272. Opposite to apathy, i. tional government, ii. 43 sequ.
273. Is not weak, ibid. With High meaning of the term
out it, danger that govern people, under such govern-
ment forgets its true ends, i. ment, ii. 44. It breaks the
274. Propter vitam vivendi shocks which occur in central-
perdere causas, ibid. De ized countries, ii. 46. Insti-
Tocqueville on inability of tutional self-government con-
French to rule themselves, centrates the attention of the
although they have had so people on domestic matters, ii.
many revolutions, i. 275. In 49. Patience learned by it, ii.
stitational self-government, i. 51. It is the only government
349 and sequ. Local self which prevents the growth of
government, i. 353. By-laws, too much power, ij. 57 and
important and characteristic sequ. Multiplied veto no safe-
of self-government, i. 353 and guard, ii. 58. It causes lon-
sequ. Essential effects of in gevity of states, ii. 61 and
stitutional self-government, ii. | sequ. It makes wealth and
13 and sequ. Love of insti liberty compatible, ii. 62. In-
tutions, ii. 14. It makes security of uninstitutional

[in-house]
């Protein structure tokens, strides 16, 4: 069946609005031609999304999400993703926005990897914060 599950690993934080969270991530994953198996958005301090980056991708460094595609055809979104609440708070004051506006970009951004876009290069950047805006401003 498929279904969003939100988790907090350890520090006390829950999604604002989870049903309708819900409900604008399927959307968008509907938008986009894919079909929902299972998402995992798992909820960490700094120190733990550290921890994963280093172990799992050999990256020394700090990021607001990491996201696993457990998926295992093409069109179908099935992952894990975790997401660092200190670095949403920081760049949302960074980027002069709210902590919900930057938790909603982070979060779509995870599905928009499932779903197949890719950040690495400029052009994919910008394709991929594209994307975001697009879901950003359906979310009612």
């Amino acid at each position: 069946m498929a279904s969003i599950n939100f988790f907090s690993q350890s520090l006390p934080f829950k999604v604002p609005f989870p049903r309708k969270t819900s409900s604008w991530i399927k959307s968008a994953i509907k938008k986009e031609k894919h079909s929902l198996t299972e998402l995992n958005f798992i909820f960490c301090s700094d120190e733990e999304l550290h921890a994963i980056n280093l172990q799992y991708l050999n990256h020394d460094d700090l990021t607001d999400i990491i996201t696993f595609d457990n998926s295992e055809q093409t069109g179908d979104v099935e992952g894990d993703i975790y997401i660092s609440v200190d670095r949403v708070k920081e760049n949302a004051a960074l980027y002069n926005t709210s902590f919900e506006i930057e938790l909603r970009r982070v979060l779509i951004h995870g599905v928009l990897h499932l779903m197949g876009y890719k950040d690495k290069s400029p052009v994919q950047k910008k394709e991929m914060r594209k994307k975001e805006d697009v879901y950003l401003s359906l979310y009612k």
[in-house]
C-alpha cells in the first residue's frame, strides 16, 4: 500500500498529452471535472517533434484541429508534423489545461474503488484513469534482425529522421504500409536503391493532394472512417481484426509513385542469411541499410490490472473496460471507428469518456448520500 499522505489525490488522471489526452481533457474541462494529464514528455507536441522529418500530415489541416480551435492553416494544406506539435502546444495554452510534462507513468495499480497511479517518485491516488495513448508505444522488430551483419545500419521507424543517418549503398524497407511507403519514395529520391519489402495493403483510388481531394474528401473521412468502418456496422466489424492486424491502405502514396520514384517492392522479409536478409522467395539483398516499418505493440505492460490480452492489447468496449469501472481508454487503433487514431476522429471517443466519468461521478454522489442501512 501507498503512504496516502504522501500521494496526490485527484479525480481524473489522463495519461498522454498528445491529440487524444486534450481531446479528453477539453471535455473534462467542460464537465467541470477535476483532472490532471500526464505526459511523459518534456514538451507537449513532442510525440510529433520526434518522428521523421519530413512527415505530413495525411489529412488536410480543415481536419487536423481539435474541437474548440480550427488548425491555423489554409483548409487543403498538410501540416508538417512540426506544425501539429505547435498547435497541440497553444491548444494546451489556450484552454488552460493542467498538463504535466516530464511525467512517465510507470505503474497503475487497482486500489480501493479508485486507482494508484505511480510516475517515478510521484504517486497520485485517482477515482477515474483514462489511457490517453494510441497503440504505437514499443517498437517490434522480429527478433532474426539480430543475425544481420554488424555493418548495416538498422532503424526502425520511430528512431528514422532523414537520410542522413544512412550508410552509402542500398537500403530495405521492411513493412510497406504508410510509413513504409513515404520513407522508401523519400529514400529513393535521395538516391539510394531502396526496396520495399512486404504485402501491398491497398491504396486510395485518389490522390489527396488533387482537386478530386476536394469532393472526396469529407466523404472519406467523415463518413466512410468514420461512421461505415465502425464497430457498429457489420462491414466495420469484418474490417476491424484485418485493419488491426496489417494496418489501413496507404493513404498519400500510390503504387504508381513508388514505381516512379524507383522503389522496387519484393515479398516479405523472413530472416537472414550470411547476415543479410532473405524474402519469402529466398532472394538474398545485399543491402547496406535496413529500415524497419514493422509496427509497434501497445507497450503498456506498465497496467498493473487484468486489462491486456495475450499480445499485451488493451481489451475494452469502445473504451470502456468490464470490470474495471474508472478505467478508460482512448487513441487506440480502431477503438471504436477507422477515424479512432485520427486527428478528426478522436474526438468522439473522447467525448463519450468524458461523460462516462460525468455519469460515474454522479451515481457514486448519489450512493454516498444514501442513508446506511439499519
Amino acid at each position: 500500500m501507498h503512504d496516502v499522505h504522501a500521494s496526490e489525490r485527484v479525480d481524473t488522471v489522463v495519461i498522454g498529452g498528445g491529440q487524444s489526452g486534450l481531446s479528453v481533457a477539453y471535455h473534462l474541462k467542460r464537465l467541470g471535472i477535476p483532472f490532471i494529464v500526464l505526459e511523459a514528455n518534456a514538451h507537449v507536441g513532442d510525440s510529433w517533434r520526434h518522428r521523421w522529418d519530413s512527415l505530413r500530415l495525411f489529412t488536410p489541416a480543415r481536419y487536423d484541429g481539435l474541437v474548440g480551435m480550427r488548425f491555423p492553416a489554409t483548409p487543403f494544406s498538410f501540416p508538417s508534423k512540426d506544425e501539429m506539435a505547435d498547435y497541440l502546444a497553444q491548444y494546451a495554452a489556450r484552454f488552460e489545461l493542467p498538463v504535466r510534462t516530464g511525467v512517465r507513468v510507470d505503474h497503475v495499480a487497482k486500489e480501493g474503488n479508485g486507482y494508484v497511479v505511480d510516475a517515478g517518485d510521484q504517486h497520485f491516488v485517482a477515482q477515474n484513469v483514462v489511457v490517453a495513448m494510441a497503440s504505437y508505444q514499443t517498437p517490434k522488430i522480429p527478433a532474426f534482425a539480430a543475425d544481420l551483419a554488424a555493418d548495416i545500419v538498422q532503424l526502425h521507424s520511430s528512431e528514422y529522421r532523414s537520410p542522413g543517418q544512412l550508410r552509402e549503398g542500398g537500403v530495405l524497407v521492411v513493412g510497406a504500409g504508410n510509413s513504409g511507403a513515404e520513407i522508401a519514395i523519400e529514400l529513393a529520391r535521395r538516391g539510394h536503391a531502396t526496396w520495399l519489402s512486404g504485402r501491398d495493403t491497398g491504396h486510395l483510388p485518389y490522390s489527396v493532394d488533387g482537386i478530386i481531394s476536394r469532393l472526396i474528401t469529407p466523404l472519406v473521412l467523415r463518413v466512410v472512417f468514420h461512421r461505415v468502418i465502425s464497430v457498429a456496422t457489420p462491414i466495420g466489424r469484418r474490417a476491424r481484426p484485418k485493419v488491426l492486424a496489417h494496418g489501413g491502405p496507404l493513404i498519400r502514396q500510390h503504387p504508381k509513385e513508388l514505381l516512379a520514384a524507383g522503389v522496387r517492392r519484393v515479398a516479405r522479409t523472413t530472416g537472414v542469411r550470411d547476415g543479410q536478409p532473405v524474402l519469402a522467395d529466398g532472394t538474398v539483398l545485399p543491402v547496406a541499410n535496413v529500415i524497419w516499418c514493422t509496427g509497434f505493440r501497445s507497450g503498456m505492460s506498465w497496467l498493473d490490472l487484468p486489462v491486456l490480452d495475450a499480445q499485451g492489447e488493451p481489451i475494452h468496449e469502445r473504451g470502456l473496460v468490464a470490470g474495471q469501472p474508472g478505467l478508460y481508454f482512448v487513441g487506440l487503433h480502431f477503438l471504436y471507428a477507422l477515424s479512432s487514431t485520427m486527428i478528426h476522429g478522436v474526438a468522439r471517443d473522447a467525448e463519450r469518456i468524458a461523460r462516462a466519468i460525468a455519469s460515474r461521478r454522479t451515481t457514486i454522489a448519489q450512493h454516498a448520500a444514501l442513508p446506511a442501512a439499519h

obedience easy, ii. 17. English states, ii. 64 and sequ. See
revolution left most institu Autonomy.
tions untouched, ii. 20. For- | Self-Incrimination, i. 93.
mation of government in Ore Self-Taxation, i. 125.
gon, ii. 21. Inability of the Senate, French, i. 301. Russian,
French to establish govern ibid.
ments, ii. 22. Why the Dutch Senatus Consultum, on the French
did not establish governments empire to be erected, ii. 343.
in foreign parts, ii. 23, note. Sending for persons and papers,
England the mother of repub- i. 203.
lics, ii. 23. Assimilative power Septennial Bill, i. 195.
of institutional self-govern- Sewell, Christian Politics, i. 337,
ment, ii. 24 and sequ. Sta- note.
bility of this government, ii. Shakers, i. 145, note.
25. Napoleon, I. quoted, ii. Shakspeare on pardoning, ii.
26, note. Political fashions! 150.
prevented by it, ii. 26. Liberty Sheriff, personally responsible, i.
a thing that grows in institu- 132.
tions, ii. 27. Louis Napoleon's Sidney, Algernon, i. 44.
saying that liberty does not Siege, State of, i. 130.
found states, ii. 28. Dangers Silence, Liberty of, i. 114.
of institutional self-govern- Smith, Joseph, founder of mor-
ment, ii. 29 and sequ. Self- mons, i. 345.
government must always be Smith, T. Tomlin, on local self-
adequate to the executive, ii. government, 351, note.
30. . Liberty requires union, Socialists, Fear of, in France, ii.
ii. 30. Demagogues, ii. 33. / 105.

Socrates's favorite Saying, ii. 27, Supplies, in England, i. 161.
note.

Supreme Courts, American; de-
Soldiers, Quartering of, i. 135 cide on unconstitutionality of
and sequ.

laws, i. 168.
South Carolina, number of votes Suspension of Habeas Corpus Act
polled, ii. 137.

in England, i. 130.
Sovereign, every Frenchman de-

clared to be one, i. 322, note. TAXATION, i. 122 and sequ., i.
Sovereignty, what it consists in, 158 and sequ. Federalist on
i. 168.

it, ibid.